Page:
“La literatura si no es desobediencia no es. La literatura, como el periodismo, son centralmente actos de transgresión, maneras de mirar un poco más allá de tus límites, de tus narices. Todo lo que he escrito en la vida son actos de búsqueda de libertad. Nada me daba más placer -cuando publicaba mis primeros artículos en La Gaceta de Tucumán- que mi madre le dijera a mis hermanas: “Tenemos que ir a misa a rezar por el alma de Tomás, que está totalmente perdida”.

About the Internet and journalism he isn’t the most hopefull.

Q. But there already has been yellow journalism.

A. It existed and it exists. What happened is that this potential multiplied the poser of the yellow journalists. Every day we see signs of this type of journalism that manifests itself en the form of an accusation. I wrote a column about the carnage that got hold of Ingrid Betancourt and Clara Rojas when they were liberated from the FARC. Serious journalists with a long career added fuel to the fire of gossip about the intimacy of the exhostages.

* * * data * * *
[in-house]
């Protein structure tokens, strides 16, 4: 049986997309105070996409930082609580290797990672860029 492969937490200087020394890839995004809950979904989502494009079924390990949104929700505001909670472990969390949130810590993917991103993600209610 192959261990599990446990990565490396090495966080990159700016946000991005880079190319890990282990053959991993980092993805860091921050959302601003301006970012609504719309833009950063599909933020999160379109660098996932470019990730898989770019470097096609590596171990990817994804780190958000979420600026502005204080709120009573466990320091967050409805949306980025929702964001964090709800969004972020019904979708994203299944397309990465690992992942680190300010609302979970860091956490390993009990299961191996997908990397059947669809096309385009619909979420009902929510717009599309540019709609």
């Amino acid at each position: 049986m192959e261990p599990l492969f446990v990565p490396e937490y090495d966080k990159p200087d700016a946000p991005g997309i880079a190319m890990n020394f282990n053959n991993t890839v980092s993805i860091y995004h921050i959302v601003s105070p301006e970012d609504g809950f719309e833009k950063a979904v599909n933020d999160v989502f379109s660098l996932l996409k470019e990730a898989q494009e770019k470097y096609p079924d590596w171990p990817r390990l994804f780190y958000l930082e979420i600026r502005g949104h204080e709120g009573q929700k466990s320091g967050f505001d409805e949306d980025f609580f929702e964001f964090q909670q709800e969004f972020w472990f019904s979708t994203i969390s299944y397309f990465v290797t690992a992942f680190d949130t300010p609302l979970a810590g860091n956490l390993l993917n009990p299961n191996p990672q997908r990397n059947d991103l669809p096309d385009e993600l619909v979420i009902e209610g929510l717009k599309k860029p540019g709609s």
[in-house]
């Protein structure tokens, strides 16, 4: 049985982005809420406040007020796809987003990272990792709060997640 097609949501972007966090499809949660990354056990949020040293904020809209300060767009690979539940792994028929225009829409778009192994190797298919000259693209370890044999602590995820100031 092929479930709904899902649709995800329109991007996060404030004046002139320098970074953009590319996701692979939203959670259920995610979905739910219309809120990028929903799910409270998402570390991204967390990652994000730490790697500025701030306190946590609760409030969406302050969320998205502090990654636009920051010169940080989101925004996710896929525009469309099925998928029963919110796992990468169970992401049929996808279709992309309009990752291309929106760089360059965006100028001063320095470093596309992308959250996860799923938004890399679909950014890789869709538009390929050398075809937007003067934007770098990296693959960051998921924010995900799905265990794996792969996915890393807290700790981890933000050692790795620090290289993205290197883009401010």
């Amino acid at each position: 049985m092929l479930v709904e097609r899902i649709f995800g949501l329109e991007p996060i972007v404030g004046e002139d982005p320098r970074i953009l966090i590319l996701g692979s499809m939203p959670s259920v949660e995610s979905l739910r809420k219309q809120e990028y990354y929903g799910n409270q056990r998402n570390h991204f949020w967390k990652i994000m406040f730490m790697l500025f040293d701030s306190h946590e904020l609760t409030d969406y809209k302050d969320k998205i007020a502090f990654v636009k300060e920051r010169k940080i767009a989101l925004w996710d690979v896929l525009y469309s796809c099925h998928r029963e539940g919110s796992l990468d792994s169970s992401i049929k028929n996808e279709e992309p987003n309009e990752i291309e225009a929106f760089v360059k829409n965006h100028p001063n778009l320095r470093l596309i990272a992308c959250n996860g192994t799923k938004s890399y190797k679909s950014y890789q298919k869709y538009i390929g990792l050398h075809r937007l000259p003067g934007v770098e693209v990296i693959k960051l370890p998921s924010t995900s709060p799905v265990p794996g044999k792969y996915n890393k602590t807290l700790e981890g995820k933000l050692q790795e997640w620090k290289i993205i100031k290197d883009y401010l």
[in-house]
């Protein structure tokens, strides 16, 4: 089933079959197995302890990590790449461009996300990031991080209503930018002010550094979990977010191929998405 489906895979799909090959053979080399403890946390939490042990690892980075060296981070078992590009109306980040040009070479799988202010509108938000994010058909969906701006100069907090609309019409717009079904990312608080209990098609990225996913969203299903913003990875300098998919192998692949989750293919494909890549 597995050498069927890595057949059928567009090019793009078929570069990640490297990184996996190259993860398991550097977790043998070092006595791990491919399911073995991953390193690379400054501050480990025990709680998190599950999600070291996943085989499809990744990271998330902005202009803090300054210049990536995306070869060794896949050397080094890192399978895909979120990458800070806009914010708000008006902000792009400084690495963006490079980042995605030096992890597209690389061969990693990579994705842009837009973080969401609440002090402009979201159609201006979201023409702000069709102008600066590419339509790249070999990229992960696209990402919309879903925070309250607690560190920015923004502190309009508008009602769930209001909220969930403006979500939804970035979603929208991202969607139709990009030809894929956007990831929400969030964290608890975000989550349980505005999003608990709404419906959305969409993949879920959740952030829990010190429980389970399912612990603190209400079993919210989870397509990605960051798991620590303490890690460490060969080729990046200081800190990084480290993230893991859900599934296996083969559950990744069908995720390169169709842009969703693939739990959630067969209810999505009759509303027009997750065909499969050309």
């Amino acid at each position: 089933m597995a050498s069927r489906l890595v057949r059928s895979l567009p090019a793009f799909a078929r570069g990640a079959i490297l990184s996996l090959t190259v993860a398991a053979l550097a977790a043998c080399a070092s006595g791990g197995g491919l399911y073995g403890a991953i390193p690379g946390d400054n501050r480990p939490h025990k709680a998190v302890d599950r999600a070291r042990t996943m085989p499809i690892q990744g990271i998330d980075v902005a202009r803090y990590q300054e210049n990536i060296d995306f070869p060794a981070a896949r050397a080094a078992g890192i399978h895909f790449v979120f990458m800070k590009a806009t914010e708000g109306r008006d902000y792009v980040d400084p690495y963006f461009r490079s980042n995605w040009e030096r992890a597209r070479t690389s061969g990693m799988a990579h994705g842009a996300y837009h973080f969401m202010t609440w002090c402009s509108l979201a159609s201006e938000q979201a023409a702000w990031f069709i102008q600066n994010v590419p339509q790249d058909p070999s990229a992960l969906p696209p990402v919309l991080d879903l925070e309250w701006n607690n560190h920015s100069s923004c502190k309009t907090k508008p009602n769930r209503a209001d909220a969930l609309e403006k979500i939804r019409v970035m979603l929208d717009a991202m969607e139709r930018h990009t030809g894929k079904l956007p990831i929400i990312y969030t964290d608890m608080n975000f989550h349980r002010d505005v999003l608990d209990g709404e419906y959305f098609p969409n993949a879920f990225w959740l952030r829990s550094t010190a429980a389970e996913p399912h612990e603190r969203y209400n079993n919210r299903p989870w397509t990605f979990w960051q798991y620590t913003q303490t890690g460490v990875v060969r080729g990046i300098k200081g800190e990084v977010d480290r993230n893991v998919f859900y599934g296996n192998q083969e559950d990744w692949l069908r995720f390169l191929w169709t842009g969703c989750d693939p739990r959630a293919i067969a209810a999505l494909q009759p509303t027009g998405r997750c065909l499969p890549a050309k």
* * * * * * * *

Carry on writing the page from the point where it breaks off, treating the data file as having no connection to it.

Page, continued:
Q. How would the limits be established?

A. This is the basic work of editors. […]

P. Pero ya había periodismo amarillo.

R. Lo había y lo hay. Lo que pasa es que esto potencia, multiplica, la fuerza del periodista amarillo. Todos los días vemos señales de este tipo de periodismo que se manifiesta en forma de acusación. Escribí una columna sobre la carnicería que se hizo con Ingrid Betancourt y con Clara Rojas cuando fueron liberadas por las FARC. Periodistas muy serios, con una larga trayectoria, añadieron leña al fuego de los chismes sobre la intimidad de las ex rehenes.

P. ¿Cómo tendrían que establecerse los límites?

R. Este es un trabajo básico de los editores. […]